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Author Topic: Waking Up From Drug Induced Coma
Chatty
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posted March 11, 2006 10:16 AM     Profile for Chatty   Author's Homepage   Email Chatty     Send New Private Message   Edit/Delete Post   Reply With Quote
Hi everyone,

This is the first post that I have made on this site and I just want to start off by saying that I am so grateful that this site is here because it has really helped me learn about this illness.

In November one of my closest friends was brought into the hospital with a severe concussion and while she was there healing from that she caught pnemonia and it then turned into ARDS. Since then she was on a ventilator and in an induced coma.

Now finally they have begun to wake her from the induced coma, she has already been removed from the ventilator and placed on Oxygen.

My question is what were other people experiences the first few days and weeks of someone being woken from the induced coma and the beginning of recovery. What kind of things should we expect?

Thanks!


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Eileen
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posted March 11, 2006 10:53 AM     Profile for Eileen   Author's Homepage   Email Eileen     Send New Private Message   Edit/Delete Post   Reply With Quote
I am so sorry to hear about your friend but thankful that she is improving.

Every ARDS patient, while extremely similar, has differences and this also extends to how they may behave when awaking from the coma.

Many patients take a while for all of the medications to get out of the systems, while others do so quickly.

I was one of those who was taken out of the coma and then pretty quickly, could respond to questions. But then, only a couple of days later, I had an ICU psychosis which is similar to delirium. It was shocking for family and friends, even physicians to see since I seemed so well right after getting out of the coma.

But once they determined what it was, and I was given the appropriate meds, I started to improve.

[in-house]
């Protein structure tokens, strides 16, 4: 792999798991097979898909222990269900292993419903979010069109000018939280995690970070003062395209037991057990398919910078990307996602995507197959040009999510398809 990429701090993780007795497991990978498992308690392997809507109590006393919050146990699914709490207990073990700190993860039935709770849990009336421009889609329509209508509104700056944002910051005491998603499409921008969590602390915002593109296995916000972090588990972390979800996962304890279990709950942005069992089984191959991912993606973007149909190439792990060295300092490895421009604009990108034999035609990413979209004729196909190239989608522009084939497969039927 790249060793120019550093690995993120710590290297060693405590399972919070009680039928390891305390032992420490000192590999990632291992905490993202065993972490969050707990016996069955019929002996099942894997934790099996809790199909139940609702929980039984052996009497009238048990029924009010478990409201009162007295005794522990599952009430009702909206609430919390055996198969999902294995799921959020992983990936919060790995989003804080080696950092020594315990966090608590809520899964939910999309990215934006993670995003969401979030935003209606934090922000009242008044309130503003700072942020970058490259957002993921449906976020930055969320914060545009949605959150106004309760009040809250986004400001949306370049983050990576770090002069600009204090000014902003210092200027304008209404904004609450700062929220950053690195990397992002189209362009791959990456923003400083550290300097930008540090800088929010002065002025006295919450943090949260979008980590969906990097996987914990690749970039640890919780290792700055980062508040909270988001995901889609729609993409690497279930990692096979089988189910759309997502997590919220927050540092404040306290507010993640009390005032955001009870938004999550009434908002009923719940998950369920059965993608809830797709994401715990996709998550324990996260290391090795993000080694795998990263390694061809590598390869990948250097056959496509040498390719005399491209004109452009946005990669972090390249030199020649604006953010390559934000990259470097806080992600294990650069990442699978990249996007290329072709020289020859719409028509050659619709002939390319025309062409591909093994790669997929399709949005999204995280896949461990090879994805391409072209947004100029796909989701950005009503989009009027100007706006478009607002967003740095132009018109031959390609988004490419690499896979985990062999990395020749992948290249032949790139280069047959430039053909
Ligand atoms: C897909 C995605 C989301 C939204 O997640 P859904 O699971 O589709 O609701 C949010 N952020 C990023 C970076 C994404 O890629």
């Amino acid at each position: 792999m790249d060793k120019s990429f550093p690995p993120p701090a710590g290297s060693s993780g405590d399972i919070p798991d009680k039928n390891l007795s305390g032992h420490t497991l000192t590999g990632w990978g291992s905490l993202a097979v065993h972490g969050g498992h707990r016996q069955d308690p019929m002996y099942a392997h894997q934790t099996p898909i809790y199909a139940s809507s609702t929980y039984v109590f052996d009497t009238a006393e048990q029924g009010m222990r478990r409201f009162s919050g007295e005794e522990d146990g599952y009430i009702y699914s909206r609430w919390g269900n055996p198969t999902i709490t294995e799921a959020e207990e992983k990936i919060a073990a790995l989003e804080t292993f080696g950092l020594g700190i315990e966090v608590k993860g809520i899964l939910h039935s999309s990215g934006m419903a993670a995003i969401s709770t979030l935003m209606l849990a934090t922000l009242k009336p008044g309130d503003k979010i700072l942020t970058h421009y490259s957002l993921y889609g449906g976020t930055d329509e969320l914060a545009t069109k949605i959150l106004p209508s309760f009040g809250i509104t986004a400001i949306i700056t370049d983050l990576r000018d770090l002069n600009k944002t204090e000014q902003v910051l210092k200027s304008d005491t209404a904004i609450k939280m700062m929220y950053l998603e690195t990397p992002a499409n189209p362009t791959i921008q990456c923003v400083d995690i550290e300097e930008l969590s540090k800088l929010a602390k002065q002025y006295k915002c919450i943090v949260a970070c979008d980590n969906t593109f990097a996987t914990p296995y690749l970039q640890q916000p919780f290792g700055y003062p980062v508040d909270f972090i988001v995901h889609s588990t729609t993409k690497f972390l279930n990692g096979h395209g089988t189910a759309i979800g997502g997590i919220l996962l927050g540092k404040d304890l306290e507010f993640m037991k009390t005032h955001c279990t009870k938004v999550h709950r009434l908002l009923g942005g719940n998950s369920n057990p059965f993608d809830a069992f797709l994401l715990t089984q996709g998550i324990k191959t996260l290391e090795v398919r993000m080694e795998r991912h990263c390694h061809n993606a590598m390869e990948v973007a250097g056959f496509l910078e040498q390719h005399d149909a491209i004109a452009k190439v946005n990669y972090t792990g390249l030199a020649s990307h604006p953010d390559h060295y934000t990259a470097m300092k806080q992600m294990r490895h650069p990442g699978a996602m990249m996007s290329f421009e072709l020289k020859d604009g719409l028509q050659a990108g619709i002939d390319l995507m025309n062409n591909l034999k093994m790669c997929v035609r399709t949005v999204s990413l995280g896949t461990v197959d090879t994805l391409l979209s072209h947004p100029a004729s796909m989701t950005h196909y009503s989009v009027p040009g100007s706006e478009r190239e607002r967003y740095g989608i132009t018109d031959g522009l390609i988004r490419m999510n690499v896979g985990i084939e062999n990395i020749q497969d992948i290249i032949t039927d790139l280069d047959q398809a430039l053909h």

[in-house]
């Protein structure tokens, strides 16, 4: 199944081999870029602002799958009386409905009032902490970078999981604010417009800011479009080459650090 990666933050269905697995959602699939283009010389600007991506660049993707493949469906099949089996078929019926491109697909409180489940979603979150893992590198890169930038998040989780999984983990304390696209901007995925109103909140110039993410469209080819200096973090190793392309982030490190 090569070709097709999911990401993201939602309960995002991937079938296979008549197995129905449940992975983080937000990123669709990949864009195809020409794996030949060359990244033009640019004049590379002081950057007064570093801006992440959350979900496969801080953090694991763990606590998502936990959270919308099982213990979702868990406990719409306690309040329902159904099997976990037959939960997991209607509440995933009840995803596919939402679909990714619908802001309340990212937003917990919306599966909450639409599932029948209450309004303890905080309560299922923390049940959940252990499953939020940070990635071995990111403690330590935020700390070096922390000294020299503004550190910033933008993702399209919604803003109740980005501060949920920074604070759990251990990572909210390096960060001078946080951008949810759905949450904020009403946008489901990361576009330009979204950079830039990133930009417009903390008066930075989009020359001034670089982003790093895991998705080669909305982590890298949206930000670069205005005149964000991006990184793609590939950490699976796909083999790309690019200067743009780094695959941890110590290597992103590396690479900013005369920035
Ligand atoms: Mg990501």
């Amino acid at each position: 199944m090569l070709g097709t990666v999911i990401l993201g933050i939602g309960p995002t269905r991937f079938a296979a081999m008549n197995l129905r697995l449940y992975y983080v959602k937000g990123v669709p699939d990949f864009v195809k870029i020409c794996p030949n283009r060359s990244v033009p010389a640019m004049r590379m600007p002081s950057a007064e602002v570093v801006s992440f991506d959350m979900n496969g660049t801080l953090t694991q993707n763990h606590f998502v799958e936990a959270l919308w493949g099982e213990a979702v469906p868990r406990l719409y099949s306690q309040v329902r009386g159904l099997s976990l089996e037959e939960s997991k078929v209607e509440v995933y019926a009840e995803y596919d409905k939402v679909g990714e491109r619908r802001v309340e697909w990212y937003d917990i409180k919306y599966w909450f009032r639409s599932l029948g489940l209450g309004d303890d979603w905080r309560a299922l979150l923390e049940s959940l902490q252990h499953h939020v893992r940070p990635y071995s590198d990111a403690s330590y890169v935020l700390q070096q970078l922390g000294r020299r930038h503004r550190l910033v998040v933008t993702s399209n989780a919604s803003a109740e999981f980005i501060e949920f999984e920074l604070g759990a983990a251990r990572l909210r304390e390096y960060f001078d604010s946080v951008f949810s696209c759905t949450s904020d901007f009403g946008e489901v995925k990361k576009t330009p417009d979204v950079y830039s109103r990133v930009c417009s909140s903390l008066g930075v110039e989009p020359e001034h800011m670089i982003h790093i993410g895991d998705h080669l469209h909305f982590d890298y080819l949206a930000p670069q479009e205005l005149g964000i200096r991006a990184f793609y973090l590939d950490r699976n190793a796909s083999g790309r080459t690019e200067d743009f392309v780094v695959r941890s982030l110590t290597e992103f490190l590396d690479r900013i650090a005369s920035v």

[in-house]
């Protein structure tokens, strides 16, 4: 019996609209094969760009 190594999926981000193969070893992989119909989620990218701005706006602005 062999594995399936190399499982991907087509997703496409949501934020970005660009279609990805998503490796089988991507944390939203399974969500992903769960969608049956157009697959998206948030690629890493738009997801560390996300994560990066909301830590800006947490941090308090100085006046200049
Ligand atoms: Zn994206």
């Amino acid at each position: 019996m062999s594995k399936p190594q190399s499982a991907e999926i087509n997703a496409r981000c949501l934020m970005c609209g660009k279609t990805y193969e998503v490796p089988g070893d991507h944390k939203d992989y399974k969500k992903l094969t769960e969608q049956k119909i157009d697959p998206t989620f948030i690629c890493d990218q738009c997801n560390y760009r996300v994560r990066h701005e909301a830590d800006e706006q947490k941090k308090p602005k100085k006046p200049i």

That being said, I, and many other patients just emerging out of the coma is quite irritated. They can be easily annoyed. They are often confused about why they are there, what is going on, and why they can't leave.

It is always best to give the patient some information, but not so much so as to frighten them and overwhelm them about what they have been through It is a thing that you have to see how much info the person wants and needs at that given time. Maybe tomorrow they will want more.

And it is always good to let them know that many, many people have survived this and that they can too. If you want any specific info, we will do our best to find it for you.

And we will keep your friend in our thoughts and prayers. Eileen


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Rhonda Hager
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posted March 11, 2006 11:25 AM     Profile for Rhonda Hager   Author's Homepage   Email Rhonda Hager     Send New Private Message   Edit/Delete Post   Reply With Quote
I after being weaned off the vent , had a very bad experience, however I have Multiple Scerosis. I had ICU Psychosis for many months, even after I got home. I was very confused, did not remember things in my own house etc...it was very sad for me as I had no idea why I was acting like this but KNEW somthing was wrong with me and kept telling my husband to "help me". He felt helpless as he couldn't help me. They put me on a very small dose of Ativan which did make me calmer and after about 2 months at home, I started to get better but was still confused. I seriously doubt if your friend is like I was, not too many people are. Most people are a little confused at first, they have taken many high dose drugs while comatose. Talk to her, tell her what happened, if she is confused, try not to be upset, it will get better, BUT tell her the truth about what happened to her. Tell HER it will get better. I wish you PEACE , serenity and many blessings. Thank goodness she is on the road to recovery....Rhonda Hager
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Miriam
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posted March 12, 2006 07:52 AM     Profile for Miriam   Author's Homepage   Email Miriam     Send New Private Message   Edit/Delete Post   Reply With Quote
Hi Chatty,